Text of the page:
The most immediately grabbing tune on Scared is without a doubt the title track (which, if you're interested, is available for free with the artist's permission on Little White Earbuds). Tin Man is a master of noir-ish suspense, and this one shows his talents at full tilt: from beginning to end, he flirts with a punchy minimal beat that never quite delivers, clicking into place for one bar and falling apart the next, over and over again. This tension is enhanced by some sleep-deprived chords and murky background sounds, and somewhere, very far back, one of his old acid synth lines.
As on the rest of the record, Auvinen sounds cool and calm, but also in the furthest reach of exhaustion, slurring each half-sung line as if with heavy eyelids. His lyrics are haunting and poetic, and provided you can deal with their broodiness, very impressive. "Zone Unknown" sounds a bit like Soul Capsule's "Waiting 4 a Way," but with lyrics that sound totally oblivious to dance music's usual tropes ("We don't ever really lose ourselves, now do we?") "Birds" ticks along with an eerie lullaby-like quality, while "Self Help" feeds a litany of oblique advice through a vocoder, conjuring Kubrick-esque discomfort. On "Defendant," the record's most austere track, Auvinen repeats the line "defendant… please rise" over a menacing drone and distant pulse.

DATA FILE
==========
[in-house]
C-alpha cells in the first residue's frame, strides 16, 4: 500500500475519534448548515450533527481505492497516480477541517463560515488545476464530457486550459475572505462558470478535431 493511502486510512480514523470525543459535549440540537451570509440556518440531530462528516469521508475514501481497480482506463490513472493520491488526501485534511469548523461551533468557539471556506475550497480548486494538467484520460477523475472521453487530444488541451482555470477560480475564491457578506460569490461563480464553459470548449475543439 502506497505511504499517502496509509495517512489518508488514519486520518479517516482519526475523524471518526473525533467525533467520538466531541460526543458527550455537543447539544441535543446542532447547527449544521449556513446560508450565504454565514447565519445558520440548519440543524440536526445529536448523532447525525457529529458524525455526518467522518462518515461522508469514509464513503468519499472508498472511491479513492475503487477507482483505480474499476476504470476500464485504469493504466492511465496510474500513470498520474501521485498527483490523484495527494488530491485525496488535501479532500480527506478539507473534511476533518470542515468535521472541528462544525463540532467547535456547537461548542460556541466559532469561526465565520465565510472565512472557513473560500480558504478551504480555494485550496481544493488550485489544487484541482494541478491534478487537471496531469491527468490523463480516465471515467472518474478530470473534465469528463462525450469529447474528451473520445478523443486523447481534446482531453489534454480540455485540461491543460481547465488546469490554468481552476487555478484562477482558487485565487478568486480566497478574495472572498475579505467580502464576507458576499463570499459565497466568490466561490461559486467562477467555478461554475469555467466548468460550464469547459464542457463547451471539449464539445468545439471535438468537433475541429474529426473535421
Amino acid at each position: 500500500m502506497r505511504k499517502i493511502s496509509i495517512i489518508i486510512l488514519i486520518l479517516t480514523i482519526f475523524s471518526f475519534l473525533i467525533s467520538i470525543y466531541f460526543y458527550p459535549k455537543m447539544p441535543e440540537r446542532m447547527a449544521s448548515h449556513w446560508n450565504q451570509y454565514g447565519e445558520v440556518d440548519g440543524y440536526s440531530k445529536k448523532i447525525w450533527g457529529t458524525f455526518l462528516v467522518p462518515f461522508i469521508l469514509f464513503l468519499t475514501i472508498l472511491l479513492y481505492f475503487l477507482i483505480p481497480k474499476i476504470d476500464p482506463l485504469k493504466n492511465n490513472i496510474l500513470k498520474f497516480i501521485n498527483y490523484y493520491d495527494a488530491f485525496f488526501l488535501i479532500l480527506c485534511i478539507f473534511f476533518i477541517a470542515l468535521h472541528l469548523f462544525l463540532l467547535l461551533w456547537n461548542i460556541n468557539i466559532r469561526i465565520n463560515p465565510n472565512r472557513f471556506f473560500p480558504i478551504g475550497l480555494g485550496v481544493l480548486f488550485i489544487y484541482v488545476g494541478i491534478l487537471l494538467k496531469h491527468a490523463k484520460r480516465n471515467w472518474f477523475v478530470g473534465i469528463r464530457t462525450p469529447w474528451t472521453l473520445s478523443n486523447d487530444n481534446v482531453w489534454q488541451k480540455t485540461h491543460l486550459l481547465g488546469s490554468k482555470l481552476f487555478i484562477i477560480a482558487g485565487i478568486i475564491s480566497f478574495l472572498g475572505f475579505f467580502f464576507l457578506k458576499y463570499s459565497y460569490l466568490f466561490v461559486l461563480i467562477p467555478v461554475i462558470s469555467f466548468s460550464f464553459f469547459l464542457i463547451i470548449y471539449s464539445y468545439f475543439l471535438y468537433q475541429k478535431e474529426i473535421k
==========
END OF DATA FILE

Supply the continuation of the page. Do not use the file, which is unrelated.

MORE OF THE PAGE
These deep and dark musings are balanced out (somewhat) by tracks like "Fish," a languid but groovy breakbeat number. "Stand by Me" is the most grounded tune here, with a fairly normal techno beat and romantic lyrics, but it's also by far the weakest. Though the results can be quite drab and depressing, Auvinen is at his best when following his oddest impulses.